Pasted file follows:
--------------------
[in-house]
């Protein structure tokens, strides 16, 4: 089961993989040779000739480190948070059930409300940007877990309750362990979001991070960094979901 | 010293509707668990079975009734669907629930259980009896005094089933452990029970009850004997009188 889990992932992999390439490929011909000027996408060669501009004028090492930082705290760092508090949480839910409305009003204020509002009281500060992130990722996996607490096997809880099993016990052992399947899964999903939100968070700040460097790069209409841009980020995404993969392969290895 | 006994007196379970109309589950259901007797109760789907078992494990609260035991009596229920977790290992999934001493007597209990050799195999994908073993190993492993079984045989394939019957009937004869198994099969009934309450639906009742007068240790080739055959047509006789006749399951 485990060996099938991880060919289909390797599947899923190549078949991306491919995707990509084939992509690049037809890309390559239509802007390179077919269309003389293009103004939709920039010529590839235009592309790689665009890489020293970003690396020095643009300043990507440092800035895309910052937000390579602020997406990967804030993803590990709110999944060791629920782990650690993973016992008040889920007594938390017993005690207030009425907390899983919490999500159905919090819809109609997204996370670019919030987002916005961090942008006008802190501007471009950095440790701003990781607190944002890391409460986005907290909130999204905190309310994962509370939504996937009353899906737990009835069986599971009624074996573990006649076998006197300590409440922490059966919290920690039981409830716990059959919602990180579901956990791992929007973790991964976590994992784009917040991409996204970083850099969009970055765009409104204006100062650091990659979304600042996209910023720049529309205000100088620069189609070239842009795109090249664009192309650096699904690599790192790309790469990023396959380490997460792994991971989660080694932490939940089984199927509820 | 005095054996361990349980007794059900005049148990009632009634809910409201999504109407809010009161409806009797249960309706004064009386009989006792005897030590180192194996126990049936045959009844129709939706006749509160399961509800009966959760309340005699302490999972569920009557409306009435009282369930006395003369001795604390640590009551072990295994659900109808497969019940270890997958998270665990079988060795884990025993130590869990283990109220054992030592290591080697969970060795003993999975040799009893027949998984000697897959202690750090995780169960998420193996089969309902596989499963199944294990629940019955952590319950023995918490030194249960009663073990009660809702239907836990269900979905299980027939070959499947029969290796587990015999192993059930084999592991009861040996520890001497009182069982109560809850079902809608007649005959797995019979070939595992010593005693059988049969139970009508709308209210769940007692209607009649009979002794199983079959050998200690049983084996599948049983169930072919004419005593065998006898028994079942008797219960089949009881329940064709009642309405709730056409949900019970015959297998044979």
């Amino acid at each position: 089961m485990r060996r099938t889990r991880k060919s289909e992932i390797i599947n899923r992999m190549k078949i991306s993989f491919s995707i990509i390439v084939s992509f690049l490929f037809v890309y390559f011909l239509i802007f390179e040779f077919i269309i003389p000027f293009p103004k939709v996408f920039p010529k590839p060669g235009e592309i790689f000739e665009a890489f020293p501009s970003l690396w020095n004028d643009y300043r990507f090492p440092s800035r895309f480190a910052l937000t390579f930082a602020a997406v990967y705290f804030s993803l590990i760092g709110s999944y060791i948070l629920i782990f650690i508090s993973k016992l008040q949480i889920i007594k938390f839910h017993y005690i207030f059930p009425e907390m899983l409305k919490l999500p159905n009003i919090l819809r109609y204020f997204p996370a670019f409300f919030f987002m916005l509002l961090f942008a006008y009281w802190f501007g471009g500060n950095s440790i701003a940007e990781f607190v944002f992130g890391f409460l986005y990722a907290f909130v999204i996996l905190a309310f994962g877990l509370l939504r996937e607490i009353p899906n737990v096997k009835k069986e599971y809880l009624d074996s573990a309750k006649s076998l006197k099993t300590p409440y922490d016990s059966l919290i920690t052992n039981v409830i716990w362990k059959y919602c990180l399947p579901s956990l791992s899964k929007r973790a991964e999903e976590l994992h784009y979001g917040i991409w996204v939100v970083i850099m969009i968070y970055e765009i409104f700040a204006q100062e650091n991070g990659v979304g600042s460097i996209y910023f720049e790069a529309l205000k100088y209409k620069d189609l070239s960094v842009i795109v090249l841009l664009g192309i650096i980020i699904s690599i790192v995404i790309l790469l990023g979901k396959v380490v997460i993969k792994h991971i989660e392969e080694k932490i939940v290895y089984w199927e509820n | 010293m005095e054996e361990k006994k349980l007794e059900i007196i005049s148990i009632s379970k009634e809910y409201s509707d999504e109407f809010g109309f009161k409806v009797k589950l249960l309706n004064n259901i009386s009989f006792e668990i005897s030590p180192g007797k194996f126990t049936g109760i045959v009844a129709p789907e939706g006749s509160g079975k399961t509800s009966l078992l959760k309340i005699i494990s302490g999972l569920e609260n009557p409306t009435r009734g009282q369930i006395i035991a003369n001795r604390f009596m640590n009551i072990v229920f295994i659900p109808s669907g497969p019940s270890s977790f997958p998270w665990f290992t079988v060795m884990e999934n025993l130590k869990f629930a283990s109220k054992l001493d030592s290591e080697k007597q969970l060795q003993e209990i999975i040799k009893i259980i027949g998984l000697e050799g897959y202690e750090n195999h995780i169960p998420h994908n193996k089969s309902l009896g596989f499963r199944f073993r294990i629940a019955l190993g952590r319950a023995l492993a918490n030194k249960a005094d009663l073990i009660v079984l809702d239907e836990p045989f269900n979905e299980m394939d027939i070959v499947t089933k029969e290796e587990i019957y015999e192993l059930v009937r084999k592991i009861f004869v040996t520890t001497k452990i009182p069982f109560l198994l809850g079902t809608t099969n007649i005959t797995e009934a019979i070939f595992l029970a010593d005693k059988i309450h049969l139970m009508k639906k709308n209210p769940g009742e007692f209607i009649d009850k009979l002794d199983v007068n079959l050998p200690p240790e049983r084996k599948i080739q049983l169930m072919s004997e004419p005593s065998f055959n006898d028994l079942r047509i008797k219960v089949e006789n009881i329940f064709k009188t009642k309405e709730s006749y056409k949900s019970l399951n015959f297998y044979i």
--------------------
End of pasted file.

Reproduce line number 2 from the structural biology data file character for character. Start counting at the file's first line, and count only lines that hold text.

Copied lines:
């Protein structure tokens, strides 16, 4: 089961993989040779000739480190948070059930409300940007877990309750362990979001991070960094979901 | 010293509707668990079975009734669907629930259980009896005094089933452990029970009850004997009188 889990992932992999390439490929011909000027996408060669501009004028090492930082705290760092508090949480839910409305009003204020509002009281500060992130990722996996607490096997809880099993016990052992399947899964999903939100968070700040460097790069209409841009980020995404993969392969290895 | 006994007196379970109309589950259901007797109760789907078992494990609260035991009596229920977790290992999934001493007597209990050799195999994908073993190993492993079984045989394939019957009937004869198994099969009934309450639906009742007068240790080739055959047509006789006749399951 485990060996099938991880060919289909390797599947899923190549078949991306491919995707990509084939992509690049037809890309390559239509802007390179077919269309003389293009103004939709920039010529590839235009592309790689665009890489020293970003690396020095643009300043990507440092800035895309910052937000390579602020997406990967804030993803590990709110999944060791629920782990650690993973016992008040889920007594938390017993005690207030009425907390899983919490999500159905919090819809109609997204996370670019919030987002916005961090942008006008802190501007471009950095440790701003990781607190944002890391409460986005907290909130999204905190309310994962509370939504996937009353899906737990009835069986599971009624074996573990006649076998006197300590409440922490059966919290920690039981409830716990059959919602990180579901956990791992929007973790991964976590994992784009917040991409996204970083850099969009970055765009409104204006100062650091990659979304600042996209910023720049529309205000100088620069189609070239842009795109090249664009192309650096699904690599790192790309790469990023396959380490997460792994991971989660080694932490939940089984199927509820 | 005095054996361990349980007794059900005049148990009632009634809910409201999504109407809010009161409806009797249960309706004064009386009989006792005897030590180192194996126990049936045959009844129709939706006749509160399961509800009966959760309340005699302490999972569920009557409306009435009282369930006395003369001795604390640590009551072990295994659900109808497969019940270890997958998270665990079988060795884990025993130590869990283990109220054992030592290591080697969970060795003993999975040799009893027949998984000697897959202690750090995780169960998420193996089969309902596989499963199944294990629940019955952590319950023995918490030194249960009663073990009660809702239907836990269900979905299980027939070959499947029969290796587990015999192993059930084999592991009861040996520890001497009182069982109560809850079902809608007649005959797995019979070939595992010593005693059988049969139970009508709308209210769940007692209607009649009979002794199983079959050998200690049983084996599948049983169930072919004419005593065998006898028994079942008797219960089949009881329940064709009642309405709730056409949900019970015959297998044979």